The Chief End of a Homeschool Co-op, Part I

The following is a talk I used to give to our local classical co-op at the beginning of each school year. In delivering it, I hoped to give our parents a few minutes to move back from all the details of beginning a new school year, in order to contemplate the why of education, and how we hoped to accomplish this through meeting together as a co-op.

What is the meaning of the word “educate”? When I was a young teacher, I was told that the Latin root of the word “educate” means “to draw out”. That was deeply confusing to me. I thought, “How can you draw something out of a child when they don’t know anything yet?” I have since learned that another meaning of the Latin root educere is “to lead out”, as in to walk at the head of a line with followers behind, and that does make more sense in relation to education today. However, my intuition about the word in my early days of teaching, and what I believe now, is that the word “educate” more strongly implies to draw something out of a student’s heart.

Since that time, I have also learned Charlotte Mason’s first principle, which is that children are born persons. Only as I began to understand this principle, and to see it operate in the lives of my students and children, did I begin to understand what was meant by “drawing out”. We know from the Scripture that God has created us, and our children, in His image. Psalm 139:13 says, “You knit me together in my mother’s womb.” We often interpret that portion of the verse as relating to our physical bodies, and that is partly correct. But what does the first part of the verse say? It says, “You created my inmost being.” We are not just bodies, but living souls, and the Scripture says that God as our Creator fashions not only our body but our soul as well.

My confusion as a young teacher came because I had been taught to believe John Locke’s theory of children as ‘tabula rasa’: blank slates on which nothing is written except by experience. But this is not exactly what Scripture teaches. A little later in the same Psalm, verse 16 says, “And in Your book were all written the days that were ordained for me, When as yet there was not one of them.” And the Lord also says to Jeremiah, “Before I formed you in the womb, I knew you; before you were born, I set you apart.”

We can see from these verses that the Lord not only fashions our bodies, but our souls as well. He creates us in His image and He creates us for a purpose. And because He doesn’t create us all for the same exact purpose, because He has different roles for each of us to play in the body of Christ, He creates us each with certain giftings and talents, and I think we are also born with a propensity to certain weaknesses and temptations which tend to be the other side of the coin to our gifts.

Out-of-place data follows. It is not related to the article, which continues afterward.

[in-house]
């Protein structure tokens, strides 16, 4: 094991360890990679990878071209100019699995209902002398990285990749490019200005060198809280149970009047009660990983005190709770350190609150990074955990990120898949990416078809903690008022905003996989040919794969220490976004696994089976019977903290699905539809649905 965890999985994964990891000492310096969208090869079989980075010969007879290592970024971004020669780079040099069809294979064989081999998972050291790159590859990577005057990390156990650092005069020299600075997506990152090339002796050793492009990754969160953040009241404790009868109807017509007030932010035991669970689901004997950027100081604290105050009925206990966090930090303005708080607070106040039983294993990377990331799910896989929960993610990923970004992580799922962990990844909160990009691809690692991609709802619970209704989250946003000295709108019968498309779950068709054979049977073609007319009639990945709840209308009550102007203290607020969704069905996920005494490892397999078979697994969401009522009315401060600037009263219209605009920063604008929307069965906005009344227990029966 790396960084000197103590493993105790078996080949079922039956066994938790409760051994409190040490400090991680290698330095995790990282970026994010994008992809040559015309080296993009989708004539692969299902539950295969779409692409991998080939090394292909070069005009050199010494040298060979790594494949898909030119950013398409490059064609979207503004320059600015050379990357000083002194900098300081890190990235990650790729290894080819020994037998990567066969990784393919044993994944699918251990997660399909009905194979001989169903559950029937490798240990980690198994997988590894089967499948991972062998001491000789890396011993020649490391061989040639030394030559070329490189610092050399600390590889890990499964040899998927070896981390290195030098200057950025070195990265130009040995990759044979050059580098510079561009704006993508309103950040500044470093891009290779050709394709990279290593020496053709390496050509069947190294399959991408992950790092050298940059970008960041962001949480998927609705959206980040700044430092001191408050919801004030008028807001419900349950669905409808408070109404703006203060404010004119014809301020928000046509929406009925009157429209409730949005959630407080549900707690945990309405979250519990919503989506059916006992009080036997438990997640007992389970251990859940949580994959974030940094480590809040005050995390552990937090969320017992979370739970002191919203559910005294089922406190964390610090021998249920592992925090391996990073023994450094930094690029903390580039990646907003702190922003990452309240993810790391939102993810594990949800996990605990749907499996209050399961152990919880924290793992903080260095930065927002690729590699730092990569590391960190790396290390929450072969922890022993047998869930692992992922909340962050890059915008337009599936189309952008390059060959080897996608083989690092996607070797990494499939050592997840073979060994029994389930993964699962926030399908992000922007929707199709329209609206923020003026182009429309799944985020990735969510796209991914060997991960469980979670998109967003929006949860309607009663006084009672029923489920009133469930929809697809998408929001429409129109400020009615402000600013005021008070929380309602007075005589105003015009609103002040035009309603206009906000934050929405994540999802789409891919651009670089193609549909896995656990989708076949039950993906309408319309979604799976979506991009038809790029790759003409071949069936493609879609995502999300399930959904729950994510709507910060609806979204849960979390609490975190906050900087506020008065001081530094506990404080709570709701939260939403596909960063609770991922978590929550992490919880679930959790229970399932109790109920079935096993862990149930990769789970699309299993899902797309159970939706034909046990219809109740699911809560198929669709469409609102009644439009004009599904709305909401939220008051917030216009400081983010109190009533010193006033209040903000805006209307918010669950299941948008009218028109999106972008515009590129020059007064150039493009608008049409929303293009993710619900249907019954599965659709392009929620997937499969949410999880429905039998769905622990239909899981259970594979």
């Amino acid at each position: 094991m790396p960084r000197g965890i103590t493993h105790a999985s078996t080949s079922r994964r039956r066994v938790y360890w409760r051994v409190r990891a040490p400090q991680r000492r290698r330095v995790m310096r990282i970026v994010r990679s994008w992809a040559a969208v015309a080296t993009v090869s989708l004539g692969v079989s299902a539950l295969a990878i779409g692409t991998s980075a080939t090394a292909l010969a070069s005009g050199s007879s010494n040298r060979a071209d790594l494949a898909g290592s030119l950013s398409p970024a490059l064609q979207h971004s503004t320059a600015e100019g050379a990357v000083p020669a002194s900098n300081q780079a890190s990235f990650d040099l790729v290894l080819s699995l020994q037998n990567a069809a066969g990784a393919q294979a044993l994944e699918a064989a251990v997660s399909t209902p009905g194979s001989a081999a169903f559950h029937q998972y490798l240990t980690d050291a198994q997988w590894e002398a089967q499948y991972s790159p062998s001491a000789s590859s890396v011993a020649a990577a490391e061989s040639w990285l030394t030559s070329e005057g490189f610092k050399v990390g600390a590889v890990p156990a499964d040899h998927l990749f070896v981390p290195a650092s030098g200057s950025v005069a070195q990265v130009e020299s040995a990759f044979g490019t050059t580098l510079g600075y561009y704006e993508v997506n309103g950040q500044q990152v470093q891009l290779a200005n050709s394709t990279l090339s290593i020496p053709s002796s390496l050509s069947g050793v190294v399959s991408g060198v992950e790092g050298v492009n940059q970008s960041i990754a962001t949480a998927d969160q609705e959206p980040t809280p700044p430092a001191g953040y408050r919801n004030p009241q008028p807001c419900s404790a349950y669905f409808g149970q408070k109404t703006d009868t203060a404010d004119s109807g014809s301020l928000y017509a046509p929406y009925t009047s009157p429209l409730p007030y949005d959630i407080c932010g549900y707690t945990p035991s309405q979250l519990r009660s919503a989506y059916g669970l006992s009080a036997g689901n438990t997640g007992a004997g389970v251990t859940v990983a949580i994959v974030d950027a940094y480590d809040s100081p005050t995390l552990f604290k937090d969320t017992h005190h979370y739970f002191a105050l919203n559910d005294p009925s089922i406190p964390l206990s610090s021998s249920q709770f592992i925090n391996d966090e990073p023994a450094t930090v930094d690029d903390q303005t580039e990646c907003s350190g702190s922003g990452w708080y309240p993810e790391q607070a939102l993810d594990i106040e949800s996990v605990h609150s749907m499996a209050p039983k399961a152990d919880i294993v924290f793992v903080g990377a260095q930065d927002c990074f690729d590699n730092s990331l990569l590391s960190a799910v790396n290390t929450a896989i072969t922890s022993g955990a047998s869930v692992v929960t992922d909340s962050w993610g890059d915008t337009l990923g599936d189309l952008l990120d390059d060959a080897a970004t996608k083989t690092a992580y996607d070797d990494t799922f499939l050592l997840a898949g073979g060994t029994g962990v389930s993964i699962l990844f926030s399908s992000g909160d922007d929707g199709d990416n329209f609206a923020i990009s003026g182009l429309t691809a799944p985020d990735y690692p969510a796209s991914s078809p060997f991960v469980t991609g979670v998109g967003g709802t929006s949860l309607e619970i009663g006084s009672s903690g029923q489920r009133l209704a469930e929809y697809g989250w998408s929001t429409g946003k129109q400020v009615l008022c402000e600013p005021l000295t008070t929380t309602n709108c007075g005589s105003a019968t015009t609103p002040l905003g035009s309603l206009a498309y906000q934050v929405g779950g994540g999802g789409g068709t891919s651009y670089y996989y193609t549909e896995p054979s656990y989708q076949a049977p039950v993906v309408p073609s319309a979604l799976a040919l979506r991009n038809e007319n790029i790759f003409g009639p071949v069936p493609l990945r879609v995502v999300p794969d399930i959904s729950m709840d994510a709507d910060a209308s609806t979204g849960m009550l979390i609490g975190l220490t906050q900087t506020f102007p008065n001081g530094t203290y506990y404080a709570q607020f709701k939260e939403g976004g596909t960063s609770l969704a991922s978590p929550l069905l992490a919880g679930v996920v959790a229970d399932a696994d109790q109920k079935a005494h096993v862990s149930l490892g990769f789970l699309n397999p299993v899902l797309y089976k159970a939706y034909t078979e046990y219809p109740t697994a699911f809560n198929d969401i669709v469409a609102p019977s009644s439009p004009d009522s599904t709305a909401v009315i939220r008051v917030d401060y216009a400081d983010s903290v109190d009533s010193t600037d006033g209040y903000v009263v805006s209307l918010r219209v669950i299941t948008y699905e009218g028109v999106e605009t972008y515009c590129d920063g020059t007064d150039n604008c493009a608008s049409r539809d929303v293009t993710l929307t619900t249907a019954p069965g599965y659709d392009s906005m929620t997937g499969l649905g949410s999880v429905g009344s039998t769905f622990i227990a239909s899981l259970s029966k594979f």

So if God has made our children in His image, with certain gifts, and a certain purpose, why are we parents here? What is our role in this? Won’t He fulfill His good work in our children in spite of us? Well, yes and no. Locke was partly right. Circumstances and experience do matter. When we think about salvation, we know that God works in us to justify us. That’s all Him; we cannot save ourselves. But in our sanctification, in our progression in holiness, we must cooperate with Him to achieve spiritual growth.

It is the same in education. Regardless of our natural giftings, or those of our children, we must “cooperate” with our circumstances–with the opportunities that we are given–to learn what our gifts are and to develop them in order to be serviceable to the Lord. We see this clearly in the parable of the talents. The Lord gave differing talents, or treasures, in differing amounts to each of His servants. The talents were His gift to those servants, the free gift of their Master, and these treasures did not have to be earned, or even asked for. But the gift was not merely for their personal enjoyment. The talents were to be used and increased, and it was the responsibility of the servants to do this wisely. The Lord expected them to work to expand those gifts, and to return those gifts to Him, increased and matured (as an investment) when their time of service was at an end.

Education, then, is an intensely spiritual process, because it is inextricably linked with our sanctification. As Christians who are educating our children, our end goal is not that they get good jobs or become good citizens, although we hope that will happen. Our goal is for our children to become more like Christ and to be faithful servants to whom He will one day say “well done”. Ultimately, they do this by developing their gifts and talents, not to gratify themselves, although there is joy in doing what God created you to do, but chiefly to glorify and serve Him.

Note from the Editor: Next month we’ll conclude Part II of Tracey’s address with defining education as the role of responsibility for drawing forth our children’s talents so their unique calling before God is clarified.



Tracey Leary has taught for nearly twenty years in both public and classically private school settings, as well as for her local co-op and other homeschool classes. She now teaches online courses in the integrated humanities with Kepler Education while continuing to homeschool her boys. She lives in Alabama with her family and a guinea pig.

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